Evidence from upper-extremity literature suggests that the normal ageing process affects an individual's ability to learn and retain a motor skill, but spares their ability to transfer the skill to the untrained, opposite limb. While this phenomenon has been well-studied in the upper-extremity, evidence in the lower-extremity is limited. Further, it is unclear to what extent age-related differences in motor learning and transfer are dependent on visual feedback of the motor task. Therefore, the purpose of this study was to examine the effects of ageing on motor learning, retention, and interlimb transfer during walking with and without visual feedback. Forty-four subjects (24 young; 20 older adults) were tested on a treadmill over two consecutive days. On day 1, subjects learned a new gait pattern by performing a foot-trajectory tracking task that necessitated greater hip and knee flexion during the swing phase of the gait. On day 2, subjects repeated the task with their training leg to test retention, then with their untrained leg to test interlimb transfer. Trials without visual feedback were also collected on both days. Results indicated that older adults had reduced ability to learn the task, and also exhibited lower retention and inter-limb transfer. However, these differences were dependent on visual feedback as the groups performed similarly when feedback was removed. The findings provide novel evidence indicating that ageing impairs learning, retention, and transfer of motor skills in the lower-extremity during walking, which may have implications for gait therapy after stroke and other geriatric conditions.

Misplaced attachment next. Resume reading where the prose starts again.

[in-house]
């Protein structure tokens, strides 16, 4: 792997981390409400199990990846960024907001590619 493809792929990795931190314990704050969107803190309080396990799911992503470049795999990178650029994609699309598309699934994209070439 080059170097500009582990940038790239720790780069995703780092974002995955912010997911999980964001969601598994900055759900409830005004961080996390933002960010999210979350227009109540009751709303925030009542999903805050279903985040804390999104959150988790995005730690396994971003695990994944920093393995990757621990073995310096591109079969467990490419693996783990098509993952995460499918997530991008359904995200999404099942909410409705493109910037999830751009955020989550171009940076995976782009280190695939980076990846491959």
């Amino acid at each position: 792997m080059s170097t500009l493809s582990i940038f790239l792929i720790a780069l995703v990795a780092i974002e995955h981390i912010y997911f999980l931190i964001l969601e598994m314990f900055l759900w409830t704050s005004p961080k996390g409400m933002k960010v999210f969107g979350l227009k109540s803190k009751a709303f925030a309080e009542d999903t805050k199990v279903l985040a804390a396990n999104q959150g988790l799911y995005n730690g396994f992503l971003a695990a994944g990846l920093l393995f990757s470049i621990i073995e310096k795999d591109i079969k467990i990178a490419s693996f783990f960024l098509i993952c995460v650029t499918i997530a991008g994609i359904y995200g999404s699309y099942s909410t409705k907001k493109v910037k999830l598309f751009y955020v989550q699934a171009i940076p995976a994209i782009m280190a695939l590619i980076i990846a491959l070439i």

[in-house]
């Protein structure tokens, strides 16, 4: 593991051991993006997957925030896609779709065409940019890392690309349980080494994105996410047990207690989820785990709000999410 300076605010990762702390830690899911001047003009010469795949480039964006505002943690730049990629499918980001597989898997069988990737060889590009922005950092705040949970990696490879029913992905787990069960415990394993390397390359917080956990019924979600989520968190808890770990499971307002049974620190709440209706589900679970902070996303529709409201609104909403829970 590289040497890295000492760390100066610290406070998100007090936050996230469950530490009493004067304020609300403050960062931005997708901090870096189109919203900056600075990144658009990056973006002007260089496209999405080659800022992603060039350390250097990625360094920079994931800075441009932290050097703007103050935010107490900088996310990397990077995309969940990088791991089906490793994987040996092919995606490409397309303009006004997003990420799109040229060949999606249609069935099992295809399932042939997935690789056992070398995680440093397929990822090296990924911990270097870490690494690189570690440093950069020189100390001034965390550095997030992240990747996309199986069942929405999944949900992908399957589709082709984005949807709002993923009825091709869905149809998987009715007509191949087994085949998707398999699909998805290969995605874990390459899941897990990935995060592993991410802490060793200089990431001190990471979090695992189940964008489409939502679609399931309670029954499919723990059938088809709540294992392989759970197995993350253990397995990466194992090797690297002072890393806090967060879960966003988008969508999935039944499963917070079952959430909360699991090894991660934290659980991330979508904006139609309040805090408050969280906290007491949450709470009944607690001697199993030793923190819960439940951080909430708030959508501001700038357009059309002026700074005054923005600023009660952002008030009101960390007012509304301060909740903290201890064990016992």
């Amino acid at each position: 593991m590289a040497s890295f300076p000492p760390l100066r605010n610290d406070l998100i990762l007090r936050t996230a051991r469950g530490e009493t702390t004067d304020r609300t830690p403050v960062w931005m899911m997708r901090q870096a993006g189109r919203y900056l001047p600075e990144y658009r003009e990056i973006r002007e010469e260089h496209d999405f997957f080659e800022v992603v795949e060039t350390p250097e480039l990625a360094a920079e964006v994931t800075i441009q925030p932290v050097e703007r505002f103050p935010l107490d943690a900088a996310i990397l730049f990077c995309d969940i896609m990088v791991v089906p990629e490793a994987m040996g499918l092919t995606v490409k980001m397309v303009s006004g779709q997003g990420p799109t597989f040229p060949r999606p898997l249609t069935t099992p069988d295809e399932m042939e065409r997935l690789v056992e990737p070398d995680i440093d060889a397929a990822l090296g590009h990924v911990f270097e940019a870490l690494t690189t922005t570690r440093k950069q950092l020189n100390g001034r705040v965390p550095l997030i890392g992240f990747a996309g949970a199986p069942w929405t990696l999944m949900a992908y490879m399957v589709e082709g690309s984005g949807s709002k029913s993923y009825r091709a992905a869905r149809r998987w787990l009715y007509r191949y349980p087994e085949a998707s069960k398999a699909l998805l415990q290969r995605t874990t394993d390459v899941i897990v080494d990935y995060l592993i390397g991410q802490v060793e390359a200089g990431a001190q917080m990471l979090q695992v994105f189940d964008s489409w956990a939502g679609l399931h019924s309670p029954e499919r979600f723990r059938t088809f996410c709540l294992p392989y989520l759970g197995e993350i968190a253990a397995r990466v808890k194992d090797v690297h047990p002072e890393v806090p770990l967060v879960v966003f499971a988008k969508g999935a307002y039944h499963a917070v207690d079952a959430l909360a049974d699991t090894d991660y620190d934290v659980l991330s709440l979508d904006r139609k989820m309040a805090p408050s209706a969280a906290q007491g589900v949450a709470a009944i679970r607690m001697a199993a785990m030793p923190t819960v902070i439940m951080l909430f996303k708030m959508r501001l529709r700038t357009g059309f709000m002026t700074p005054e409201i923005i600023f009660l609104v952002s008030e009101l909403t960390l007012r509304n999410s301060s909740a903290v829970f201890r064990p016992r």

Keywords: Adaptation; Ageing; Consolidation; Elderly; Functional task.
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